Mouth to muzzle | SummitDaily.com
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Mouth to muzzle

Lu Snyder

SUMMIT COUNTY – At first glance, Jerry looks like any other furry mutt. Look again and you’ll realize he isn’t real. Jerry is a mannequin that has come to help teach locals how to help their animal friends in an emergency.

Thanks to a recent donation, Lisa Cloud, manager of the Red Cross mountain branch in Dillon, was able to purchase Jerry and begin to offer pet first-aid classes – something she believes many locals will scramble to join.

The American Red Cross has offered pet first-aid classes on the Front Range for several years.

However, the classes are so popular, the mountain branch couldn’t borrow pet mannequins which were available on the Front Range.

The local branch needed its own mannequins, but Cloud was unable to justify the purchase. The dog mannequin costs about $1,000 and the cat more than $300.

“With the economy and everything the way it is, our main goal is to provide disaster relief,” Cloud said. “Part of our mission is that we prepare, prevent and respond to emergencies. So, if we look at pet first aid and the money for those mannequins, it’s kind of like a luxury compared to responding to a fire.”

Now that Jerry is available, Cloud has talked with the local nonprofit LAPS (League for Animal and People of the Summit) and the Breckenridge and Silverthorne recreation centers about the classes. She said people are excited about the prospect.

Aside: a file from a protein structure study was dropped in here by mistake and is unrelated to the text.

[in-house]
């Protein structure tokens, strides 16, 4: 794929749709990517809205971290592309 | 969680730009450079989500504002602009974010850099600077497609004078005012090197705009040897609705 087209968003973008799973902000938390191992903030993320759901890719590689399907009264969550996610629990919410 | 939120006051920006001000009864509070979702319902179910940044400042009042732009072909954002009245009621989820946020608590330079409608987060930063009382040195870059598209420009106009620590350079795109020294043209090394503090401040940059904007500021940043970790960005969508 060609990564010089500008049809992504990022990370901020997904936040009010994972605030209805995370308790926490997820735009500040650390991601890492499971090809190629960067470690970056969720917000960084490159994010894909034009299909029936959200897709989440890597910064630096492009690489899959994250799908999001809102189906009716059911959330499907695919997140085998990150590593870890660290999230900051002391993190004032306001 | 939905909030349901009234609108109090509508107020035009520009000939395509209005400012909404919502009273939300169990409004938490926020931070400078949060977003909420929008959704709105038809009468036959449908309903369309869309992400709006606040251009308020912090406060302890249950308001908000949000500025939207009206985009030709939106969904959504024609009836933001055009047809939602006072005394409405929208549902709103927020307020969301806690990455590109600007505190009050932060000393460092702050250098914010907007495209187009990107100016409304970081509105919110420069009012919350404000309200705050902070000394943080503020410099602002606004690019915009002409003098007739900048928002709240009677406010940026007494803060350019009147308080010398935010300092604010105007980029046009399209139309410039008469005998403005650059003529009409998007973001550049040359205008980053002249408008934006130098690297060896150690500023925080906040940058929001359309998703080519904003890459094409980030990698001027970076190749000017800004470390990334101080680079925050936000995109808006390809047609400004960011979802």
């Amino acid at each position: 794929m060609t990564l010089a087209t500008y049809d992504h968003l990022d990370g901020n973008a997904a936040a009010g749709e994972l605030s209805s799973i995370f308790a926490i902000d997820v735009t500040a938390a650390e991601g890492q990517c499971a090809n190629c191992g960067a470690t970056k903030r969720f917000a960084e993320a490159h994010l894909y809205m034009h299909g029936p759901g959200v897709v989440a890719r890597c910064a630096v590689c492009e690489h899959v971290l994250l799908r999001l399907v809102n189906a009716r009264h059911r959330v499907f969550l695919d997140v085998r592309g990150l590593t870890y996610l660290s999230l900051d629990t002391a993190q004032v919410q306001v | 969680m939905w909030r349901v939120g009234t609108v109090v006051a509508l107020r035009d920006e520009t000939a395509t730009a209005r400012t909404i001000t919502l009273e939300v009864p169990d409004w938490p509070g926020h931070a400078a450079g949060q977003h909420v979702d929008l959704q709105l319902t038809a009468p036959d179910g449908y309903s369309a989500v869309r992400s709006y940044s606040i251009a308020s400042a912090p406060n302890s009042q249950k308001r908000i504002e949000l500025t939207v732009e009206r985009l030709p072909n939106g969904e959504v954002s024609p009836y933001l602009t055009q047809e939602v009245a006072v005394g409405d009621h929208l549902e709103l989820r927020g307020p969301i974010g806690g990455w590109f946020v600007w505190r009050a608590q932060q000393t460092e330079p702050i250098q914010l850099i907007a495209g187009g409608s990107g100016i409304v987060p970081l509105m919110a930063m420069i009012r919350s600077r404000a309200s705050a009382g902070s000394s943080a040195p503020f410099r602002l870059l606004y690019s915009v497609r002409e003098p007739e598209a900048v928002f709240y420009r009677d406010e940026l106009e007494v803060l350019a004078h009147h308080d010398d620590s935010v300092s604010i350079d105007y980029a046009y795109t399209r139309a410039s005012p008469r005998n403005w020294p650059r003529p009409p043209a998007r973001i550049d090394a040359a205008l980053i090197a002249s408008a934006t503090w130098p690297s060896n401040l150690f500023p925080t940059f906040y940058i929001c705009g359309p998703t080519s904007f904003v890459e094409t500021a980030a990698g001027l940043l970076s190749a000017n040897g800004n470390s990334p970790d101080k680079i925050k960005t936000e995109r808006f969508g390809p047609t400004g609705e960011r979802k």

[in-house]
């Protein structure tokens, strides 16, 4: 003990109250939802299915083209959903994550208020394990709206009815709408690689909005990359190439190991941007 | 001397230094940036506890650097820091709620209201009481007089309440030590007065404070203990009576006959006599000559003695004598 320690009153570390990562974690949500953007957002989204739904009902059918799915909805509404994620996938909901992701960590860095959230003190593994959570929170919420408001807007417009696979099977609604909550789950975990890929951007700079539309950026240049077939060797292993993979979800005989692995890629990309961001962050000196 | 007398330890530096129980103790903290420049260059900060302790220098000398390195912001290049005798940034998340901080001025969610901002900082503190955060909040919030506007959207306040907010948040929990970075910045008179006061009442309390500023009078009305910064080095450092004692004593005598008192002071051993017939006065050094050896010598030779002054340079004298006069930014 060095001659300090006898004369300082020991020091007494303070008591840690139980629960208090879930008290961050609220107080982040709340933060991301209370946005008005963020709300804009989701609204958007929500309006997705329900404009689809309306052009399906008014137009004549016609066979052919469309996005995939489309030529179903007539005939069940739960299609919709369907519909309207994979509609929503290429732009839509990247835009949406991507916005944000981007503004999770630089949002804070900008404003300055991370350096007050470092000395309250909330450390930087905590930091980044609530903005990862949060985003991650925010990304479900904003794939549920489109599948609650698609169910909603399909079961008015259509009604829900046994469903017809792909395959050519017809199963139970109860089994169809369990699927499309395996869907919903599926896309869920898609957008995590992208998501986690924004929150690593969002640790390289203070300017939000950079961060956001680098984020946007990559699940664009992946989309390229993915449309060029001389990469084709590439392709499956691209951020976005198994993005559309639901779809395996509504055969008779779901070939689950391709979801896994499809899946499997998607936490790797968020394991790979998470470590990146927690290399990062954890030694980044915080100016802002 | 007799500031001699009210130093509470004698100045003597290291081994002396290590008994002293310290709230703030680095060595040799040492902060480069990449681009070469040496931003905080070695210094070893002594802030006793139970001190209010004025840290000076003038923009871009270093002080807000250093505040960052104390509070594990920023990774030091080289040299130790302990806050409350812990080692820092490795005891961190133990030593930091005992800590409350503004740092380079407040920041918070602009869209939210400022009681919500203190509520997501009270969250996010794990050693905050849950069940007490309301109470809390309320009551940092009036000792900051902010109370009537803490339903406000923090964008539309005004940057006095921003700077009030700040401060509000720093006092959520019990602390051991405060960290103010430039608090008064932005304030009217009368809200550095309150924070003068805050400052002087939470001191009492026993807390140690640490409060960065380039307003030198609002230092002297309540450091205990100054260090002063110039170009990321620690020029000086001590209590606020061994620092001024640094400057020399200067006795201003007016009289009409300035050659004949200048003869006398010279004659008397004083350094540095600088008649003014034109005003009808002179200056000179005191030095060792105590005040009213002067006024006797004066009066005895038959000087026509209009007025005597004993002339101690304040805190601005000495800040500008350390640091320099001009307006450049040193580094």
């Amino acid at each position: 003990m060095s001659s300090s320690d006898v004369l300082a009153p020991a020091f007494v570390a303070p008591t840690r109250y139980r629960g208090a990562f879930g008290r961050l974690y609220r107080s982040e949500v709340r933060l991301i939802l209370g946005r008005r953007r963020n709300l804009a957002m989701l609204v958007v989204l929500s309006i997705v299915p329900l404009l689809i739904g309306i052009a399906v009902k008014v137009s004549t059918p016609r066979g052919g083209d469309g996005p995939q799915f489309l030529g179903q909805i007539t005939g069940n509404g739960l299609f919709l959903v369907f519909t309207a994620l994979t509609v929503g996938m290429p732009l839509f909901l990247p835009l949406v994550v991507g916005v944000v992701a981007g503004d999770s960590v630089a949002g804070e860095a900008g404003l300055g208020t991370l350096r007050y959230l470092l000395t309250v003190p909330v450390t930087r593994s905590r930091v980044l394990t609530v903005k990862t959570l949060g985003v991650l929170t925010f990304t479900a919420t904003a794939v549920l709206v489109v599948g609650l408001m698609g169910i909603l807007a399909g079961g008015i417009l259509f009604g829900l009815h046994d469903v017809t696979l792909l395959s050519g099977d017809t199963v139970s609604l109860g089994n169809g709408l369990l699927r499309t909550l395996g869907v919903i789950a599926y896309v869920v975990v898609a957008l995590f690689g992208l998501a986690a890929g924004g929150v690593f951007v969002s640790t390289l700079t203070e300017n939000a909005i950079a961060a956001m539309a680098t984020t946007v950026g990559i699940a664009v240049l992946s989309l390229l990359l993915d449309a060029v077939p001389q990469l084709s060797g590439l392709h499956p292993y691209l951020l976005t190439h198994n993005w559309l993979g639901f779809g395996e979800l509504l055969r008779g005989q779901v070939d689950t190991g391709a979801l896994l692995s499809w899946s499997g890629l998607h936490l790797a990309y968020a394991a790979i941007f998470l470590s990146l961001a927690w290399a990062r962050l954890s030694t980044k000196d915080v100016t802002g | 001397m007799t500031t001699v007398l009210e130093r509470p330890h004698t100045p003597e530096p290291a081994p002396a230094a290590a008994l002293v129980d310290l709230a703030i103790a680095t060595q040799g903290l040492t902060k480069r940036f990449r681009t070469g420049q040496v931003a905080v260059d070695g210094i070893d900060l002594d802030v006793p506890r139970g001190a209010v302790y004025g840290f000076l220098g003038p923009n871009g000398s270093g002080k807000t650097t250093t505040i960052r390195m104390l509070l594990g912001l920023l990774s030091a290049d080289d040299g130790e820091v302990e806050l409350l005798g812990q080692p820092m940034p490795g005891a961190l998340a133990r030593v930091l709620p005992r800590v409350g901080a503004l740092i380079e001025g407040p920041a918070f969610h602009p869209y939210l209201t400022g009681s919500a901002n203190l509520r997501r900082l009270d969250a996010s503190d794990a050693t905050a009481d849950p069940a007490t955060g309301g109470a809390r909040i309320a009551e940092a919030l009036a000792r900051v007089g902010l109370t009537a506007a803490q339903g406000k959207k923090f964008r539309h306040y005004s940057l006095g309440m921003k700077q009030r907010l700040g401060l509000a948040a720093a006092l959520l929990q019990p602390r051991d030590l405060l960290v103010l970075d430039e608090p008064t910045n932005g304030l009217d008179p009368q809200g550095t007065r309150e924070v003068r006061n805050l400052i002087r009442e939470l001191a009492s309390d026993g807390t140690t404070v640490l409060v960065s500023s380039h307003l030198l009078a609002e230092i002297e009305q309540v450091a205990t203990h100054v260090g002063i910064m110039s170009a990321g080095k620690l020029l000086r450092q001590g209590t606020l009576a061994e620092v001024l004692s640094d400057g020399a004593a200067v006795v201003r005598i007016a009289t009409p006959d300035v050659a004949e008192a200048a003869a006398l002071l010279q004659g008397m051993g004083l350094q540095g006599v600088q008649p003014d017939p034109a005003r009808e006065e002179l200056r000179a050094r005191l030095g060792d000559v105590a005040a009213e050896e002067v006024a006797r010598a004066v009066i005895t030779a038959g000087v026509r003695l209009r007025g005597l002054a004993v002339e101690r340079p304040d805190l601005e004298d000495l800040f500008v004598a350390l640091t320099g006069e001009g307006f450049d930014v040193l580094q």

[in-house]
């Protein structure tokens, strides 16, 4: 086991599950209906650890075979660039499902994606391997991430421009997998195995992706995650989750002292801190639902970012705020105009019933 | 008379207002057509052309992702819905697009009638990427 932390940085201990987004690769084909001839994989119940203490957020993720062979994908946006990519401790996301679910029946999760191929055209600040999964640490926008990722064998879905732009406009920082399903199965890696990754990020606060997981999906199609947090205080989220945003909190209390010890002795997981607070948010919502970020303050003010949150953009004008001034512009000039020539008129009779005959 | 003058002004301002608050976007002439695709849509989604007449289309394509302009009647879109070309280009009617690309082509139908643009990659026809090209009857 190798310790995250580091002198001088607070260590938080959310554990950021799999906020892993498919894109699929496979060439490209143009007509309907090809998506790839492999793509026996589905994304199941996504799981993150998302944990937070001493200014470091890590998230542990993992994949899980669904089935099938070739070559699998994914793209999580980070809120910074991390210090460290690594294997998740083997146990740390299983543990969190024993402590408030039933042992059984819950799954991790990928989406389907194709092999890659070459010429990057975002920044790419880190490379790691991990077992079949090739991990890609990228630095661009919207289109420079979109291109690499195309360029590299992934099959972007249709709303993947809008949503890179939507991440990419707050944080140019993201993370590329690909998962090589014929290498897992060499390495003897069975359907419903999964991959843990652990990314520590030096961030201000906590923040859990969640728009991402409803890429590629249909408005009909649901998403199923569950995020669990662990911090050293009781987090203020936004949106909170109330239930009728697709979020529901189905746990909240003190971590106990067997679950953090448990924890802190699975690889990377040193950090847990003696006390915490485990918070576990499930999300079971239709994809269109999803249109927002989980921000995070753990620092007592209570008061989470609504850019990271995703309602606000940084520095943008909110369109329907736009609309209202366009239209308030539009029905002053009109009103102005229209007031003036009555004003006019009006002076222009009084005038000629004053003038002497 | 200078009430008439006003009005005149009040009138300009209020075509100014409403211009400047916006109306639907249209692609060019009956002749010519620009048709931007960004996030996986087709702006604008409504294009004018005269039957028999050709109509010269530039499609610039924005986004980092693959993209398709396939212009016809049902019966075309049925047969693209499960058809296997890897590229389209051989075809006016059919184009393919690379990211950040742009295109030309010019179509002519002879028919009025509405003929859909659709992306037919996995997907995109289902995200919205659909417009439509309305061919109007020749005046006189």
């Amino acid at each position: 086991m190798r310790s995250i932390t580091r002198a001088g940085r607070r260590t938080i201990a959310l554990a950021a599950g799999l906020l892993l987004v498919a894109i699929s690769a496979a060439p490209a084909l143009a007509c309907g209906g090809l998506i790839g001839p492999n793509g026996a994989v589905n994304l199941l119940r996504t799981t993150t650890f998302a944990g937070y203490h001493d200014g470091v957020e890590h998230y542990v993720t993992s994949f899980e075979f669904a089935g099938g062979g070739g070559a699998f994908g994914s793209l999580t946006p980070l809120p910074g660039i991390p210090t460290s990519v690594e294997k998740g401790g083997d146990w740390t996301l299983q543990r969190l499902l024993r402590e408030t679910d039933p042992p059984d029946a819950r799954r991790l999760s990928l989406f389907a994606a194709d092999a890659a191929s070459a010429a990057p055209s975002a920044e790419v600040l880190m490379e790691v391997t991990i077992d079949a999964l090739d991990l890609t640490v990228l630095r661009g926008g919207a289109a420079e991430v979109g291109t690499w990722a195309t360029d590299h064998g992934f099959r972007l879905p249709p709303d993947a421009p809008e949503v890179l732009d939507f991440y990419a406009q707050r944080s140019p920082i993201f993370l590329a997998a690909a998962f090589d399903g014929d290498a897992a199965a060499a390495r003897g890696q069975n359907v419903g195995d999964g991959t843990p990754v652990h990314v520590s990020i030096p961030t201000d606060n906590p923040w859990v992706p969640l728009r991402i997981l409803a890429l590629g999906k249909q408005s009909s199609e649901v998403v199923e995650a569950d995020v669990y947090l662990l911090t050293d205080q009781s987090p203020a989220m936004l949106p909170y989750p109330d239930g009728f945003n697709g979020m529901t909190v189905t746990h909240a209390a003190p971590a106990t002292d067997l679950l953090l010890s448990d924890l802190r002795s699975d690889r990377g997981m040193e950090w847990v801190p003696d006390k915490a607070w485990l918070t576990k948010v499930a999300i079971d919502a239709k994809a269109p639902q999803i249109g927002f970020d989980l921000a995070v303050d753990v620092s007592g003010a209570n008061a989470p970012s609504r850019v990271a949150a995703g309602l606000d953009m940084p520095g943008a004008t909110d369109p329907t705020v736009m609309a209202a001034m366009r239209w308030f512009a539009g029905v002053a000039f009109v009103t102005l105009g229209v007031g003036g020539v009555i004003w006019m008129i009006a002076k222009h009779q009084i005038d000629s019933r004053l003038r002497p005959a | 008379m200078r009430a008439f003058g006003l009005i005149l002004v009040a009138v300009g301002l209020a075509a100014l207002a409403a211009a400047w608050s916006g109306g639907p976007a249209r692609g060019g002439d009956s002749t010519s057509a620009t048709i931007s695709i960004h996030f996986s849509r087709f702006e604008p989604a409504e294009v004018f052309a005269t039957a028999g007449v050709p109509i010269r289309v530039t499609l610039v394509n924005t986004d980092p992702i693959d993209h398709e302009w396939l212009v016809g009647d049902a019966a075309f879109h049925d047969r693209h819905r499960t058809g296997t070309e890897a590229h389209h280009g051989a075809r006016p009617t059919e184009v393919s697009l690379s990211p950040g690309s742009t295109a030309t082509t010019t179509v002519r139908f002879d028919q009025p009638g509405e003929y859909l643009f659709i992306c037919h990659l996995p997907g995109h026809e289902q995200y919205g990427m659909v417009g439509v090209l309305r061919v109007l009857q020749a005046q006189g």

The Silverthorne Recreation Center polled dog owners about the classes in an evaluation form it distributed during its annual Doggie Days this spring and received an enthusiastic response, said Christine Scovil, aquatics coordinator.

“People are really excited and want to know how to help out their four-legged, furry friends,” she said.

“People were interested because they don’t really know what to do for animals,” Cloud said. “CPR is different for people than dogs. You can do CPR on a dog or cat, and we want to share that with people.”

In addition to teaching people how to administer CPR to their pets, the two- to three-hour course will teach pet owners basic medical care, such as how to respond if their animal friend has a seizure, how to check its temperature or apply a bandage to a wound.

The class will help people recognize the signs of hypothermia, heat stroke, diabetes and shock, and teach them how to control bleeding or what to do if the animal is unconscious.

“It could be little or it could be lifesaving,” Cloud said, adding that the class is meant to complement – not replace – veterinary care. “We definitely want people to know when to get their dog or cat to the vet. And some of this may be what to do on the way.”

The class will also help pet owners recognize impending death – whether from trauma or old age – which might help them gain peace of mind as they prepare to bid a final farewell to their friend, she said.

Cloud is hoping to generate enough money from the first round of classes to purchase a cat mannequin. Though CPR is different for cats than it is for dogs, cat owners still can benefit from the other medical skills taught in the dog first-aid classes.

Cloud also hopes to offer classes designed specifically for youth – though she stressed that children should be both physically and emotionally prepared to handle an emergency before signing up for the class.


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